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13

I have been using a wacom tablet with ArcGIS for the past 5 years and have found it to be incredibly useful. I have only used the Intuous 3 (A4) but the ability to program the 8 shortcut keys as well as the trackpads has saved countless repetitive hand trips to the keyboard - and when you are capturing a lot of little areas of data this can be quite some ...


13

Is it really necessary to oppose both solutions, and choose between them? Some users feel better with paper, some others with a GIS. It depends on their skills, what they need to do, if they have a computer (with Internet), their mood, and certainly many other implicit factors we cannot guess. My advice: try to convince that both solutions should be ...


10

As other people have said, I don't think that you can rule out either case. I think that the solution depends on: The users. Are they comfortable with the tech or not. The Use case. Are they in the field in an area without network connectivity or not conducive to bringing expensive tech. The solution/app are people still building ArcMap on a Web page ...


10

I would suggest talking to your local university or college. I work in a Geography department at a university in the geospatial data centre and we are doing a similar project with aerial photography for our local city. Universities can hire students, or make it apart of the class work. Many profs like the chance to tie their teaching to real world ...


9

Check the CadTools plugin. It offers orthogonal line tools. This screencast titled "Orthogonal Digitizing" should be of special interest for you: http://blip.tv/stefan-ziegler/orthogonal-digitizing-3049738 (this video is not longer available, see @Kurt's link to the tutorial)


9

I think the winner between on screen digitizing and sketching on a piece of paper depends a lot. It is possible to make a lot more precise and accurate digitizing on screen than on paper with the right background maps and the right tools. But I understand what you meen by saying that it tends to be more precise on paper. To get the good accuracy on screen, ...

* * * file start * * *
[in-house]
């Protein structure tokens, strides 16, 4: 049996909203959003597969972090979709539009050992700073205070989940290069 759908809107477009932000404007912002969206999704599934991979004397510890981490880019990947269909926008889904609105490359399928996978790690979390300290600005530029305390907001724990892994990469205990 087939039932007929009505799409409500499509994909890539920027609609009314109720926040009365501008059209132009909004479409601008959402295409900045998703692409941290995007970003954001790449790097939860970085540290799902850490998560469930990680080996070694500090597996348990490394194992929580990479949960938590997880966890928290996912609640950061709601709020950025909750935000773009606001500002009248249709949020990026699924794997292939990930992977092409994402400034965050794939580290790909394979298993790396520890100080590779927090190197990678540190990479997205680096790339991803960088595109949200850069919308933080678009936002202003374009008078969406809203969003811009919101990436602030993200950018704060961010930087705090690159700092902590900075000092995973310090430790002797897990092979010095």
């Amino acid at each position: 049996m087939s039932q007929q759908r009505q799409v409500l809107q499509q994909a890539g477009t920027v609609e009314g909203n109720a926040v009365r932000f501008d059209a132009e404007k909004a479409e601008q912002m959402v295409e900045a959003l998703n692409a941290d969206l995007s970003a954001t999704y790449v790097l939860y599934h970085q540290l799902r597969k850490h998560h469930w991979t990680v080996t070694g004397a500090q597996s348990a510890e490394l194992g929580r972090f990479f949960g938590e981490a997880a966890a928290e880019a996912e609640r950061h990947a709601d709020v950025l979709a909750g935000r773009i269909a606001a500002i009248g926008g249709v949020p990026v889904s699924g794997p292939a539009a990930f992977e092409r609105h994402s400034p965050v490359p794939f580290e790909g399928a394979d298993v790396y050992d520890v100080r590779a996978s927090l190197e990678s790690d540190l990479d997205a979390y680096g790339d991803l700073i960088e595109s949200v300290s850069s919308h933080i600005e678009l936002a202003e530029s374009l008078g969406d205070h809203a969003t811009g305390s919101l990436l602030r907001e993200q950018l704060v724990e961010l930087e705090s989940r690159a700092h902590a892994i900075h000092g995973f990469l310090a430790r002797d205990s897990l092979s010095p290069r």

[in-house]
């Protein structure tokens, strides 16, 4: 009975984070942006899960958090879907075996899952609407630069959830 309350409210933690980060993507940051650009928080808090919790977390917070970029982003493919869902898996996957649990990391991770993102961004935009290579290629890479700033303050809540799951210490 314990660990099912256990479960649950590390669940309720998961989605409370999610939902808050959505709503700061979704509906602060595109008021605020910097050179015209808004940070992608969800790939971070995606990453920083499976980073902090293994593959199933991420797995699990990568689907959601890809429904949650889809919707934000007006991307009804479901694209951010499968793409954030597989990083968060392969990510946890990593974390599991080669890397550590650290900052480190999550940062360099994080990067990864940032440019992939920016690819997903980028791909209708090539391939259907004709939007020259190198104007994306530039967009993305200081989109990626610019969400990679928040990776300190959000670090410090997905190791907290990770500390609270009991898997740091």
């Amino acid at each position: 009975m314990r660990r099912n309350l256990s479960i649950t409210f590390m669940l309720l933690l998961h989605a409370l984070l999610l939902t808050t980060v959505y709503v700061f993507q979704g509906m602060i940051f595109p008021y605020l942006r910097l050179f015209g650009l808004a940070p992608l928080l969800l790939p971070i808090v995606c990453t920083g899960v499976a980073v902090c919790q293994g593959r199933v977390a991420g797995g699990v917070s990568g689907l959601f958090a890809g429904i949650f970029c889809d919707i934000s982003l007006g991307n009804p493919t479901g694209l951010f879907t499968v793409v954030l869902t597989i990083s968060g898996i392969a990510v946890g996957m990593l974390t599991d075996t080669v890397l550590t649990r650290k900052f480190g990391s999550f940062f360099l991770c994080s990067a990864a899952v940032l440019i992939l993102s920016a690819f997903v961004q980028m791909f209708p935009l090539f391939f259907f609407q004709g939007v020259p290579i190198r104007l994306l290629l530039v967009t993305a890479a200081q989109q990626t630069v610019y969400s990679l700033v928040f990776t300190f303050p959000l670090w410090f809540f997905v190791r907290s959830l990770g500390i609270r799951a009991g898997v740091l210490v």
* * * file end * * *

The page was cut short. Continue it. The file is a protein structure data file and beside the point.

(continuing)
8

Tough one Chad. I suspect not as a first guess. The contours are quite 'light' and the graticule lines are very thick/heavy. You will likely end up with a poor set of results. However, I can run a quick trial for you and let you know! EDIT: Results of a trial: Works better than I thought, and that was without much initial cleanup. Doing the "GIMP" step ...


8

You should be able to use the Arrow At End symbol from the Symbol Selector to show the digitised direction of polylines.


7

I use mine all the time with ArcGIS Desktop. The learning curve isn't as steep as you'd think. It becomes much more natural to draw on the canvas than trying to use a mouse. I've noticed that ArcGIS 10 seems designed for the Wacom tablets so it makes it very easy to work with. My productivity goes up using the Wacom tablet, the quality of my work goes up ...


7

You can use GDAL to read Geospatial PDFs (as of version 1.8.0). Even if you don't have the PDF georeferenced GDAL can read the image and transform it to whatever spatial system you need. Then you can read it into whatever GIS you need (as @Chethan S. suggests, Quantum is a good free one). Choosing the coordinate system is a bit more difficult, and it's not ...


7

While I agree that there are much better tools to accomplish this task, I'll give it a go just for the sake of answering the question, as cumbersome as it may be. It is still going to take a good deal of manual effort, but at least you can knock out multiple doorways at once this way. Basically, you can create point features wherever your doors are, ...


6

I am not sure if the impact on the environmnet would be less with using an online application. Based on my own experiance people will likely print out the digital version, draw their design on the paper then replicate it on the digital map. How many users are we talking about? In our company of about 120, I usually send people a PDF map then let them use ...


6

Maybe the answers to this question are helpful: How to simplify a routable network? I used GRASS v.clean in the end.


6

ArcMap (10.2) Use ArcScan http://resources.arcgis.com/en/help/main/10.2/index.html#//000w00000001000000 but you have to change you image to 8 bit black and white for automatic vectorisation. Note lots of images require clean-up this can be the time consuming component. ...


5